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Driver error likely cause of New York commuter train crash

Investigators probing this week’s fatal train crash on the New York City Metro rail network still to examine the condition of the tracks and signals near the accident site.

They have already ruled out brake failure, and the driver has admitted to “zoning out” shortly before the crash.

Four people died when a Metro North passenger train left the tracks in the Bronx at 7.20am local time on Sunday.

The independent National Transportation Safety Board (NTSB) has set up a “go-team” to investigate the accident.

Based on data recovered from the train’s black box recorder there is no indication that the brakes were not functioning properly on the Metro North train. Train operator Metro North performed several brake tests on accident train prior to the beginning of the trip and no anomalies were reported, the NTSB has confirmed.

It has also confirmed that the driver was running his regularly scheduled route, making two round trip runs each day, with his typical day lasting around nine hours. He had been running this route, full time since 17 November. This was the second day of his five day work week.

The team is being led by rail safety investigator Mike Flanigon and includes specialists in a variety of fields.

NTSB board member Earl Weener told reporters: “The team involves several sub-teams. There will be a track team, which will look at the condition of the tracks leading to the point of derailment, trying to identify any anomalies.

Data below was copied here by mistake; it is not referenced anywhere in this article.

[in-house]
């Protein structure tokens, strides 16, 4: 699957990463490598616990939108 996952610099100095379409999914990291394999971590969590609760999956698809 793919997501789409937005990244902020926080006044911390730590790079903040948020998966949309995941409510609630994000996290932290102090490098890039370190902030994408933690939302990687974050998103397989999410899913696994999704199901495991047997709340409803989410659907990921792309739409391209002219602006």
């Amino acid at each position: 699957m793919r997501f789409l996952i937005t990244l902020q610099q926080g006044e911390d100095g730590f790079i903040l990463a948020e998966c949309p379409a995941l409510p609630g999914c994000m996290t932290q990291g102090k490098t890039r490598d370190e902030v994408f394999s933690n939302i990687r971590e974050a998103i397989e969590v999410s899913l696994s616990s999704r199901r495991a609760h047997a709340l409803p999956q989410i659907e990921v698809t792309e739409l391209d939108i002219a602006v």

“There will be a signals team looking at the condition of the signalling system and looking for any data that may have been reported by the signalling system.”

He said a mechanical equipment team would look at the passenger cars, the braking mechanism, the condition of mechanical equipment, and data from the event recorders.

“The operations team will be looking at what procedures were in place and how they were followed.

“The human performance team will be looking at the performance of the train crew and identifying any anomalies,” he added.

“Finally the survival factors team will be documenting the interior of the cars and trying to understand exactly how people were injured or killed.”

The NTSB it expected to be at the crash scene for up to 10 days.

This is an updated version of the story that appeared in the print version of NCE.

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